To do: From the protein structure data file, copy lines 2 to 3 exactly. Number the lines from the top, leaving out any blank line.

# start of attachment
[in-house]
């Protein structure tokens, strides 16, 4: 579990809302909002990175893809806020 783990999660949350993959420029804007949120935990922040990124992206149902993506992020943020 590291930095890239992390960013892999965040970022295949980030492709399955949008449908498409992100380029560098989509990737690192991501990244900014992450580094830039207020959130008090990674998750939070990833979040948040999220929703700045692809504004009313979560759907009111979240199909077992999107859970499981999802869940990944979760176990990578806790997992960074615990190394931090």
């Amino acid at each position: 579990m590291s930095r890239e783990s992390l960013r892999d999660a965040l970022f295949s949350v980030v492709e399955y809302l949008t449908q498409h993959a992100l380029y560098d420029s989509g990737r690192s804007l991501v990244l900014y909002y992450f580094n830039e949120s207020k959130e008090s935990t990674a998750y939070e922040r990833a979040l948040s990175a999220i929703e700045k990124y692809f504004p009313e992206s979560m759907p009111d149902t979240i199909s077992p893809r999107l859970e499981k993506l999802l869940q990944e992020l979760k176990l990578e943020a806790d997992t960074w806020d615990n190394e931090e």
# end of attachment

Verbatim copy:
């Protein structure tokens, strides 16, 4: 579990809302909002990175893809806020 783990999660949350993959420029804007949120935990922040990124992206149902993506992020943020 590291930095890239992390960013892999965040970022295949980030492709399955949008449908498409992100380029560098989509990737690192991501990244900014992450580094830039207020959130008090990674998750939070990833979040948040999220929703700045692809504004009313979560759907009111979240199909077992999107859970499981999802869940990944979760176990990578806790997992960074615990190394931090």
């Amino acid at each position: 579990m590291s930095r890239e783990s992390l960013r892999d999660a965040l970022f295949s949350v980030v492709e399955y809302l949008t449908q498409h993959a992100l380029y560098d420029s989509g990737r690192s804007l991501v990244l900014y909002y992450f580094n830039e949120s207020k959130e008090s935990t990674a998750y939070e922040r990833a979040l948040s990175a999220i929703e700045k990124y692809f504004p009313e992206s979560m759907p009111d149902t979240i199909s077992p893809r999107l859970e499981k993506l999802l869940q990944e992020l979760k176990l990578e943020a806790d997992t960074w806020d615990n190394e931090e």